Ladies and Gentlemen
I convey greetings and good wishes of Ban Ki Moon, the Secretary General of the United Nations.
It gives me great pleasure to join you at this stimulating regional and global forum and I sincerely thank the Government of Indonesia for inviting me to attend. While still young, the Bali Democracy Forum is emerging as an important platform for the promotion of good governance, the rule of law and human rights, and is particularly relevant at this time when a new wave of democratic aspiration and change is sweeping different parts of the world.
When we talk of democratic global governance, we often focus on the challenges and flaws of our existing intergovernmental mechanisms, be they of the UN or the international financial system. Increasingly these institutions are challenged on their representativeness, transparency and responsiveness to a fast-changing world. But what happens in the conference halls of the UN or the Bretton Woods institutions belies a much broader phenomenon of global governance, in which networks of national governments, international organisations and civil society at large increasingly influence world politics.
Over the past decade, we have seen broad coalitions of civil society, UN agencies and like-minded governments reframe debates on international trade policy or environmental goals. In the human rights field, these networks have encouraged states to create new international instruments – for instance human rights treaties – or institutions such as the world’s first permanent international criminal court.
The Human Rights Council, now in its sixth year of development, is illustrative of this trend. One of the features of the institution building process for the Human Rights Council has been the steady expansion of space and opportunities for independent national human rights institutions and civil society to engage and influence the proceedings. Most of the positive initiatives taken by the Human Rights Council result from the dynamic interaction of member states, civil society and the UN human rights mechanisms, such as the Special Rapporteurs.
A human rights based approach to governance and public policy making calls for equality and non-discriminaton, transparency and accountability, participation and empowerment. I have heard several references to “home grown” democracy. For this to happen there must be full participation of civil society together with tolerance for dissent. “Nothing about us, without us” has become more than a catch-cry of our times: it demands consultation and participation as essential elements of good governance and policy making.
A critical test for this approach will be the elaboration of the new Sustainable Development Goals and the post-2015 development agenda. I congratulate His Excellency President Susilo Bambang Yudhoyono on his appointment as a co-chair of the high level panel of eminent persons that will elaborate the vision and principles that will guide this agenda, and I look forward to supporting his leadership. This is a historic opportunity to frame the development agenda in a people-centred way, that uses the human rights framework in defining indicators and goals and enhances the accountability of state institutions to the people they serve. This has been the demand that has echoed in the streets over the past year from Tahrir Square in Cairo to Zucotti Park in New York, as people demand justice, dignity and an end to corruption.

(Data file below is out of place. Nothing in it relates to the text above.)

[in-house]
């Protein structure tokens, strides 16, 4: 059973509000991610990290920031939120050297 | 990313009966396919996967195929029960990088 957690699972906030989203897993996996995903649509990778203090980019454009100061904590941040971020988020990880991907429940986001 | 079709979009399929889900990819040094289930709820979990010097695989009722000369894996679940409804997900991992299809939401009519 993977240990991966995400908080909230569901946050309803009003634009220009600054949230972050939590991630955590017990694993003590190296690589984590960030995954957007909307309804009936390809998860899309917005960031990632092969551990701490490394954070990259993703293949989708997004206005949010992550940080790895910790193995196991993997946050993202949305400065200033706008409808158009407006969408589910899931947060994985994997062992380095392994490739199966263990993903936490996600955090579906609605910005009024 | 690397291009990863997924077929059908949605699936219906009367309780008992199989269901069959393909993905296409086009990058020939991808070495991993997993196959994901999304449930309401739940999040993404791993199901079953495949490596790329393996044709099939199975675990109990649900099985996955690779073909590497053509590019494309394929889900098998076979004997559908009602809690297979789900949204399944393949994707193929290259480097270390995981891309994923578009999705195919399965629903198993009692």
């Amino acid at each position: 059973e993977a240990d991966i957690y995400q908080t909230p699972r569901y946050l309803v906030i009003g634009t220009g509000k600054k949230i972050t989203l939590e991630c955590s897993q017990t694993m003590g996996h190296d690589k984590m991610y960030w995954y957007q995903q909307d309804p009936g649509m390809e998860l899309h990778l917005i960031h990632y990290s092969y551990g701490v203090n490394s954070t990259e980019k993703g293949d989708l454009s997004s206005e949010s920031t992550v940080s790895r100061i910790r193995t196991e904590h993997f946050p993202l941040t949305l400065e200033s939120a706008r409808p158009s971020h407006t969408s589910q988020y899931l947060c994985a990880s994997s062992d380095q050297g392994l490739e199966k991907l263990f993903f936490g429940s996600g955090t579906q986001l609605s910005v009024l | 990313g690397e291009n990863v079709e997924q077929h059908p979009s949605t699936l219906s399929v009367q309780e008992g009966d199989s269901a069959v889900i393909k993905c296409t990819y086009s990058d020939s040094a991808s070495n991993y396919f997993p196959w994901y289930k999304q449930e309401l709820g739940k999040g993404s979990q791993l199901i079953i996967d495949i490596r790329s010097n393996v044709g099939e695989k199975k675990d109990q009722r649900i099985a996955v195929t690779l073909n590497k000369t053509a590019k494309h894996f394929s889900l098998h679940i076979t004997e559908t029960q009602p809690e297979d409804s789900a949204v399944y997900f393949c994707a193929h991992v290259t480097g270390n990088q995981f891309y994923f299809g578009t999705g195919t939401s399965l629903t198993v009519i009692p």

Obviously, when we talk about participation, some groups of society merit specific attention and inclusion. In this regard, empowerment of groups which have been excluded or marginalised, such as women, ethnic minorities and indigenous people and sexual minorities and their full participation in decision making processes are fundamental for the achievement of equality, development and peace.
Ladies and Gentlemen
Regional organisations can also provide even more effective and relevant platforms for bringing stakeholders together to complement national and international governance structures. The Bali Democracy Forum has created such a platform, which would be further strengthened by establishing formats for meaningful consultation with civil society. I commend the efforts ASEAN is making to foster a community in this dynamic Southeast Asia region, including through the strengthening of democracy, the enhancement of good governance and the rule of law and the promotion and protection human rights, as enshrined in the ASEAN Charter. Indeed, in the human rights field, ASEAN has taken a step forward with the creation of the Asia-Pacific region’s first regional human rights mechanisms, the ASEAN Intergovernmental Commission on Human Rights (AICHR) and the ASEAN Commission on Women and Children. Shortly ASEAN Foreign Ministers will be considering for adoption an ASEAN Human Rights Declaration which should aspire to be a landmark expression of human rights consciousness and commitments for the region.